Paradox and Power in Caring Leadership
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Paradox and Power in Caring Leadership

Critical and Philosophical Reflections

Edited by Leah Tomkins

Why does it matter that our leaders care about us? What might we reasonably expect from a caring leader, and what price are we prepared to pay for it? Is caring leadership something ‘soft’, or can it be linked to strategy and delivery? International scholars from the fields of ancient and modern philosophy, psychology, organization studies and leadership development offer a strikingly original debate on what it means for leaders to care.
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Chapter 2: Do leaders need to have tender hearts? Emotion and the duty to care

Joanne B. Ciulla

Abstract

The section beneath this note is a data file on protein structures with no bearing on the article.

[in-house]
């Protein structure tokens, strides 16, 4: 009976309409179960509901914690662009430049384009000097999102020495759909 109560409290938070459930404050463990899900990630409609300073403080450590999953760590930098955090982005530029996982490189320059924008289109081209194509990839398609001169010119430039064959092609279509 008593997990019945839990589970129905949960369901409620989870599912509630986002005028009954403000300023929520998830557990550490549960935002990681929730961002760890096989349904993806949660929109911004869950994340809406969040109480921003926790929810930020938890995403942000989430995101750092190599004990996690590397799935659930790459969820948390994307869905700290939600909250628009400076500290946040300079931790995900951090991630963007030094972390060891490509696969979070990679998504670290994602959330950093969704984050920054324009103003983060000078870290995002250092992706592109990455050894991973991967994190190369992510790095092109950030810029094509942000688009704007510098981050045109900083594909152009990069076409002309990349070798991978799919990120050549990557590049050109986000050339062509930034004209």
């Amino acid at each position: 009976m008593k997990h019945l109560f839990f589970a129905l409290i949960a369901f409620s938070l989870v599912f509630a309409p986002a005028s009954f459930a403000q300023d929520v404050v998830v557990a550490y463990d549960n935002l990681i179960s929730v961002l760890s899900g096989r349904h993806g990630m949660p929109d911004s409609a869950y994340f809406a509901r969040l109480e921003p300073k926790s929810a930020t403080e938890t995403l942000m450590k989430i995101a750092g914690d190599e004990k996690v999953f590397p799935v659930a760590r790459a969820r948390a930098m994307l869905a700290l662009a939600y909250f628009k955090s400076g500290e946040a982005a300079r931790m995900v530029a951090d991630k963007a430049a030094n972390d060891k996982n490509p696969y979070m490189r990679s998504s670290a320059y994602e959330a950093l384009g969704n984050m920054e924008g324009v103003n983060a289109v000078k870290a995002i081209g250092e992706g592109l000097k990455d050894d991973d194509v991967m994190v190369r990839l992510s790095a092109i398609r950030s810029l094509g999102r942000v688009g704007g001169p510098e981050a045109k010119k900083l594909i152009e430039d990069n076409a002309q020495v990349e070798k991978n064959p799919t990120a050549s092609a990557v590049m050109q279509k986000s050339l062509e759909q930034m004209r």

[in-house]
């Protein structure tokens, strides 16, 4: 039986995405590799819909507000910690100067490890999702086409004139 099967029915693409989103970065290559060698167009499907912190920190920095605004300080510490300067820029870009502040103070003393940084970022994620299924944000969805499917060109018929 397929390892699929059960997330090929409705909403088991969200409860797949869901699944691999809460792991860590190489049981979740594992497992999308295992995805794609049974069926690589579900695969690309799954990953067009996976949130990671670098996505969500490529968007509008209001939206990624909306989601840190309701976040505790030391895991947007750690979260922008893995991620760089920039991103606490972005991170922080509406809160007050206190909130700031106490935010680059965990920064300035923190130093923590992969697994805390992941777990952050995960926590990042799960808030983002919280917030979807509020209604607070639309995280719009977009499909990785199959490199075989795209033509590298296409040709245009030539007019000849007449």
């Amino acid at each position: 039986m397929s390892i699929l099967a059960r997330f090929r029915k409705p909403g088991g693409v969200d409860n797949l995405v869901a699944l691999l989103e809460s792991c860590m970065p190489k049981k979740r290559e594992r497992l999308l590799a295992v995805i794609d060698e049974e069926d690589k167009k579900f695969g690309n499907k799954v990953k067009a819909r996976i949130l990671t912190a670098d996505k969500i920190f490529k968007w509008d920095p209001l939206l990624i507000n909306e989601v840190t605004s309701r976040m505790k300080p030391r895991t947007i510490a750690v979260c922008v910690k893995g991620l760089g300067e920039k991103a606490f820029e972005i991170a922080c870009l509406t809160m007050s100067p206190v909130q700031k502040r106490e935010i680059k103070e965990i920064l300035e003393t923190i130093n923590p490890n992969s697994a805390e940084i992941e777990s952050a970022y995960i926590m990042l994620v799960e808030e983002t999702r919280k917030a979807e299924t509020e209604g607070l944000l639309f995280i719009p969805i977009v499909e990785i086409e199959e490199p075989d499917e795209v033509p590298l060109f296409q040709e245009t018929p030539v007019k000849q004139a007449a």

The chapter examines a leader's obligation to care for followers, even when that obligation conflicts with their feelings about their followers and/or their obligations to their families and loved ones. I argue that the ethical responsibility to care is a fundamental part of most socially constructed roles of leaders. Hence, feelings of care may not be as important to leaders as acting on their duty as leaders to care. The chapter begins by exploring the meanings of care and their moral implications. It then looks at the subjective and objective nature of care in feminist ethics of care and how it compares with ethics based on justice. Lastly, given the strengths and weaknesses of an ethic of care, I examine the question: Does a leader need a tender heart, or feel care to care?

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